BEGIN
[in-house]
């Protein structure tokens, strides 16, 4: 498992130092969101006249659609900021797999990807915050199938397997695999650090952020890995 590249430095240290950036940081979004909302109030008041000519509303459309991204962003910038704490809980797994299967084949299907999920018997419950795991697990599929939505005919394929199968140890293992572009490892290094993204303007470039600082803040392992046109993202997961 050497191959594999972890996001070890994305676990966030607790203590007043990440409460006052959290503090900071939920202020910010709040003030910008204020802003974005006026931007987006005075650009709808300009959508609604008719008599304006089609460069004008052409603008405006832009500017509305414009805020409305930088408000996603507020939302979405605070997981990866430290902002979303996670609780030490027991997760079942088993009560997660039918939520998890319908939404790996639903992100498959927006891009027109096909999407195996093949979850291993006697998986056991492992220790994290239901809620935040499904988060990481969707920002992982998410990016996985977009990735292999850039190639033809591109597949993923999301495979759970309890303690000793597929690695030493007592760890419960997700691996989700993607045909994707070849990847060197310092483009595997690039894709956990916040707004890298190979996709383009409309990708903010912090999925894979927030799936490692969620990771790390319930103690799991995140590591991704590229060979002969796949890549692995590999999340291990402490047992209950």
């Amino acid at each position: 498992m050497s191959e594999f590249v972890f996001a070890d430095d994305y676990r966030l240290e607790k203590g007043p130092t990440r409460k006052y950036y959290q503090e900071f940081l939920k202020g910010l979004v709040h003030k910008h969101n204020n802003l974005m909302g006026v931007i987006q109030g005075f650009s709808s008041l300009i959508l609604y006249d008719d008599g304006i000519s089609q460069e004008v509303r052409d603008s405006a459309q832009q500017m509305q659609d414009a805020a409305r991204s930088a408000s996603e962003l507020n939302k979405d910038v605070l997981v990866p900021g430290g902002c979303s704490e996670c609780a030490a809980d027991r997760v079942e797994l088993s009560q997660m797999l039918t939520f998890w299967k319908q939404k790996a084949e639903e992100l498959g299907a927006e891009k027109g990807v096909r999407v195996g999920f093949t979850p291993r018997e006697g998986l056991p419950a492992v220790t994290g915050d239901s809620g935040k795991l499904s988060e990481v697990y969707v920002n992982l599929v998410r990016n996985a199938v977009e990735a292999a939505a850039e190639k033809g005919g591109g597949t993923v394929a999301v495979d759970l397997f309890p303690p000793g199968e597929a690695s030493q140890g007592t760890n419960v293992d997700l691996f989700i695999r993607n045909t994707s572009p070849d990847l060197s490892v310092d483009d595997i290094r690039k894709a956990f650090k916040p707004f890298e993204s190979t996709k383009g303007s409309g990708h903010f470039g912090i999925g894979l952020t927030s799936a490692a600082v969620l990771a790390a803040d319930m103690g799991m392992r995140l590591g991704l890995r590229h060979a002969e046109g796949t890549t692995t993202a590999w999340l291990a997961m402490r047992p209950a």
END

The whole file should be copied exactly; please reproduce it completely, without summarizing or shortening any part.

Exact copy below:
[in-house]
């Protein structure tokens, strides 16, 4: 498992130092969101006249659609900021797999990807915050199938397997695999650090952020890995 590249430095240290950036940081979004909302109030008041000519509303459309991204962003910038704490809980797994299967084949299907999920018997419950795991697990599929939505005919394929199968140890293992572009490892290094993204303007470039600082803040392992046109993202997961 050497191959594999972890996001070890994305676990966030607790203590007043990440409460006052959290503090900071939920202020910010709040003030910008204020802003974005006026931007987006005075650009709808300009959508609604008719008599304006089609460069004008052409603008405006832009500017509305414009805020409305930088408000996603507020939302979405605070997981990866430290902002979303996670609780030490027991997760079942088993009560997660039918939520998890319908939404790996639903992100498959927006891009027109096909999407195996093949979850291993006697998986056991492992220790994290239901809620935040499904988060990481969707920002992982998410990016996985977009990735292999850039190639033809591109597949993923999301495979759970309890303690000793597929690695030493007592760890419960997700691996989700993607045909994707070849990847060197310092483009595997690039894709956990916040707004890298190979996709383009409309990708903010912090999925894979927030799936490692969620990771790390319930103690799991995140590591991704590229060979002969796949890549692995590999999340291990402490047992209950």
């Amino acid at each position: 498992m050497s191959e594999f590249v972890f996001a070890d430095d994305y676990r966030l240290e607790k203590g007043p130092t990440r409460k006052y950036y959290q503090e900071f940081l939920k202020g910010l979004v709040h003030k910008h969101n204020n802003l974005m909302g006026v931007i987006q109030g005075f650009s709808s008041l300009i959508l609604y006249d008719d008599g304006i000519s089609q460069e004008v509303r052409d603008s405006a459309q832009q500017m509305q659609d414009a805020a409305r991204s930088a408000s996603e962003l507020n939302k979405d910038v605070l997981v990866p900021g430290g902002c979303s704490e996670c609780a030490a809980d027991r997760v079942e797994l088993s009560q997660m797999l039918t939520f998890w299967k319908q939404k790996a084949e639903e992100l498959g299907a927006e891009k027109g990807v096909r999407v195996g999920f093949t979850p291993r018997e006697g998986l056991p419950a492992v220790t994290g915050d239901s809620g935040k795991l499904s988060e990481v697990y969707v920002n992982l599929v998410r990016n996985a199938v977009e990735a292999a939505a850039e190639k033809g005919g591109g597949t993923v394929a999301v495979d759970l397997f309890p303690p000793g199968e597929a690695s030493q140890g007592t760890n419960v293992d997700l691996f989700i695999r993607n045909t994707s572009p070849d990847l060197s490892v310092d483009d595997i290094r690039k894709a956990f650090k916040p707004f890298e993204s190979t996709k383009g303007s409309g990708h903010f470039g912090i999925g894979l952020t927030s799936a490692a600082v969620l990771a790390a803040d319930m103690g799991m392992r995140l590591g991704l890995r590229h060979a002969e046109g796949t890549t692995t993202a590999w999340l291990a997961m402490r047992p209950a």